A Threat to the Graphic Design Industry
In society today, many people have a do it yourself mentality. Lots of people think they are a designer because they know how to use some Photoshop. This devalues the graphic design industry and giving un-needed competition to it. People think that just because designers create beautiful things, work with shapes, text, and colors, that everyone can do it. They do not understand that designers are not just creating art. They are conveying meaning and delivering messages to their viewers. Society doesn’t see the underlying process that happens in the designers head and the time spent to study design. They only see the end result. They only think that using adobe products, such as Adobe Photoshop, is everything that is in a designer job.
These assumptions have cost the value of the graphic design industry and has developed competition from those who claim the title designer. The American Institute of Graphic Arts needs to invest two million dollars for a national design certification system that uses experience, professional competency, business practices, and education to distinguish graphic designers.
Graphic design has evolved from the late 19th century to the present day. When looking back at the history of graphic design, especially advertisements, the designs largely reflect what was occurring in the world at the time.The design styles are different, because viewers needs were different. The neon geometric patterns of the 80s could not be used to instill a sense of patriotism in people after World War II. That would have seemed ridiculous at that time.Taking a look at some of the iconic designs through the decades, it’s easy to see how much graphic design has evolved as the world around us changed. In the 1940’s, design became more sporadic in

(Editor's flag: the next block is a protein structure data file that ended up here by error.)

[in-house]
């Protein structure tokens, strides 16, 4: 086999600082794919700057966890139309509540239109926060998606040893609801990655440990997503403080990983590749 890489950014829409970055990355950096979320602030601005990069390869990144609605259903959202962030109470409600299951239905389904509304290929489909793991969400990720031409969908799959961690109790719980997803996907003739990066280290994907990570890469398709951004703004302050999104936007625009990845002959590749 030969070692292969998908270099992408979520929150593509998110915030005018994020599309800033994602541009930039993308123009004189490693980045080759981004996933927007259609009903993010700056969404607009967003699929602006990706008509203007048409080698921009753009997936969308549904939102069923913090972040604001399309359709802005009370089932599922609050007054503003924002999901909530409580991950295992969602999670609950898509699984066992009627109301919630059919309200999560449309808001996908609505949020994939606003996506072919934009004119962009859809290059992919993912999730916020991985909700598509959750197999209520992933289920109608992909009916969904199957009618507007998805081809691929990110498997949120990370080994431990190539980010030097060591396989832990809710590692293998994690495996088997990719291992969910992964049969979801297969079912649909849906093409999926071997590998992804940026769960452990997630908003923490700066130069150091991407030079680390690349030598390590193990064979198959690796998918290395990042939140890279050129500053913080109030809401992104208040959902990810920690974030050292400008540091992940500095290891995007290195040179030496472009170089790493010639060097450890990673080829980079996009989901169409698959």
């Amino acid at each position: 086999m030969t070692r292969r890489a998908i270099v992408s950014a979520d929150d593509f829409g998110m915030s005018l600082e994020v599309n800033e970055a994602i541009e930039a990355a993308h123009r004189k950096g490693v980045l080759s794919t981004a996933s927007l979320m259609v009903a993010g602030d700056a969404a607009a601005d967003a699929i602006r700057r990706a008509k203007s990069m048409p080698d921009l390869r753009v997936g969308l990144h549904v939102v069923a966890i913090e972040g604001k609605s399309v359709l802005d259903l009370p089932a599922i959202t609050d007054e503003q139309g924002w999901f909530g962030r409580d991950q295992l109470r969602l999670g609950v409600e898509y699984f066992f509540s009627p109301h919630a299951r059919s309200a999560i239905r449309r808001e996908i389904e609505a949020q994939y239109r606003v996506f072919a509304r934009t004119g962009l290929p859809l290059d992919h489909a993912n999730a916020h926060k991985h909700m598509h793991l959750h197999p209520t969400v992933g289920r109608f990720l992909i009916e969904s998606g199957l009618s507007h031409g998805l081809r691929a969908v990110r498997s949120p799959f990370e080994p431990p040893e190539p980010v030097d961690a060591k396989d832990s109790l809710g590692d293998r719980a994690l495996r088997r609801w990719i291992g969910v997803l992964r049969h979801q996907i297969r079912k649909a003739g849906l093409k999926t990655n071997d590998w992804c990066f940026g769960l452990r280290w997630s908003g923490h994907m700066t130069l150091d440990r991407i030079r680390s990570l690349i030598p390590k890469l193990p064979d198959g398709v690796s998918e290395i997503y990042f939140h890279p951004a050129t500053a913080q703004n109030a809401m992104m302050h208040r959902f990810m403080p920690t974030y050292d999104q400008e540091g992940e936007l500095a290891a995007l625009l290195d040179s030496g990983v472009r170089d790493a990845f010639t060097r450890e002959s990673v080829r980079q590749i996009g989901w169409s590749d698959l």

terms of graphics, icons and text. There were less copies being included, and instead, ads were relying on often startling slogans. Design in the 50s had a bit of everything. The entire decade was packed full of interesting and often bizarre designs. In the 60’s, cultural wars and activism were everywhere, and everything from human rights to drugs and the environment were being heavily debated. Advertising was taking a more modern turn rather than bold images and taglines, clever ideas and big concepts were portrayed. Music proved to be one of the defining features of the 1970s, and many of the most iconic band posters and album covers come from this time. The experimental style that emerged in the 60s continued to flourish along with its typography. Technology was also coming into the spotlight in a major way during this decade,
Having more color photography used in designs due to advancements in camera technology. The
1980s was an interesting time for design and had its own very distinct style. It consisted of geometric patterns, complementary color schemes and technology as a glimpse into the future.
Another notable aspect of 80s design, was that it was beginning to speak more to women, and in ways it hadn’t before. The 1990’s was a quirky time for design. Everything from the ad campaigns to television to fashion seemed to be like the lovable next door neighbor. Everything was a strange mix of funny and embarrassing. Now in the twenty first century, graphic design consists of advertisements, industry designs, logos, layouts, type, and more. Graphic design comes in many different forms.
Graphic design is everywhere. It is in the morning paper, on commutes to work, and on the covers of favorite books. The most common forms of graphic design include logos, websites, business cards, advertisements, books, brochures, billboards, product packaging, posters,
magazines, and greeting cards. This list barely cracks the surface. These and countless other products and everyday items all utilize graphic design but there is more to graphic design than what meets the eye. Under the surface, graphic design is a very precise and